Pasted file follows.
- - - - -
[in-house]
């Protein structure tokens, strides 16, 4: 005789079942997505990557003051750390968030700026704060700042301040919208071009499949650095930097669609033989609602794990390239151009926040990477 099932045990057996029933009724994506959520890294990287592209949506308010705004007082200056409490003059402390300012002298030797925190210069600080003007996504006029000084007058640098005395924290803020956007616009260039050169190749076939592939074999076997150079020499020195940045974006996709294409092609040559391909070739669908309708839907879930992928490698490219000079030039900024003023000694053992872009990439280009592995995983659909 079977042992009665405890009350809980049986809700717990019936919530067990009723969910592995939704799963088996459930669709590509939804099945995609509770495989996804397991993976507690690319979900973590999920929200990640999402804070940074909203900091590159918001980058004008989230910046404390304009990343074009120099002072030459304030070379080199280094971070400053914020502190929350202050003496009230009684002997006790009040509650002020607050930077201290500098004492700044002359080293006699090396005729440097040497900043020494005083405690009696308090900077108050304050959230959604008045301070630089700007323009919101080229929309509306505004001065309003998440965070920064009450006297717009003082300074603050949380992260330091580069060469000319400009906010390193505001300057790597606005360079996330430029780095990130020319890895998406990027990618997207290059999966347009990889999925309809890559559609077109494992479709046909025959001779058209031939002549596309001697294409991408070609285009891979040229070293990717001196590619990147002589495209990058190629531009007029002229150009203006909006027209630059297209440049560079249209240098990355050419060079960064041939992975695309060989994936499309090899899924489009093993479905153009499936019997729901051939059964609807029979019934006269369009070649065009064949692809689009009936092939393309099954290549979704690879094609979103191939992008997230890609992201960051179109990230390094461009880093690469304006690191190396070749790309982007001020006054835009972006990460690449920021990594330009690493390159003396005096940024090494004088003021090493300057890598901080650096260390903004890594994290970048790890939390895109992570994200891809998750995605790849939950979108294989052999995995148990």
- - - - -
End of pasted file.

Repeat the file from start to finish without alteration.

[in-house]
């Protein structure tokens, strides 16, 4: 005789079942997505990557003051750390968030700026704060700042301040919208071009499949650095930097669609033989609602794990390239151009926040990477 099932045990057996029933009724994506959520890294990287592209949506308010705004007082200056409490003059402390300012002298030797925190210069600080003007996504006029000084007058640098005395924290803020956007616009260039050169190749076939592939074999076997150079020499020195940045974006996709294409092609040559391909070739669908309708839907879930992928490698490219000079030039900024003023000694053992872009990439280009592995995983659909 079977042992009665405890009350809980049986809700717990019936919530067990009723969910592995939704799963088996459930669709590509939804099945995609509770495989996804397991993976507690690319979900973590999920929200990640999402804070940074909203900091590159918001980058004008989230910046404390304009990343074009120099002072030459304030070379080199280094971070400053914020502190929350202050003496009230009684002997006790009040509650002020607050930077201290500098004492700044002359080293006699090396005729440097040497900043020494005083405690009696308090900077108050304050959230959604008045301070630089700007323009919101080229929309509306505004001065309003998440965070920064009450006297717009003082300074603050949380992260330091580069060469000319400009906010390193505001300057790597606005360079996330430029780095990130020319890895998406990027990618997207290059999966347009990889999925309809890559559609077109494992479709046909025959001779058209031939002549596309001697294409991408070609285009891979040229070293990717001196590619990147002589495209990058190629531009007029002229150009203006909006027209630059297209440049560079249209240098990355050419060079960064041939992975695309060989994936499309090899899924489009093993479905153009499936019997729901051939059964609807029979019934006269369009070649065009064949692809689009009936092939393309099954290549979704690879094609979103191939992008997230890609992201960051179109990230390094461009880093690469304006690191190396070749790309982007001020006054835009972006990460690449920021990594330009690493390159003396005096940024090494004088003021090493300057890598901080650096260390903004890594994290970048790890939390895109992570994200891809998750995605790849939950979108294989052999995995148990």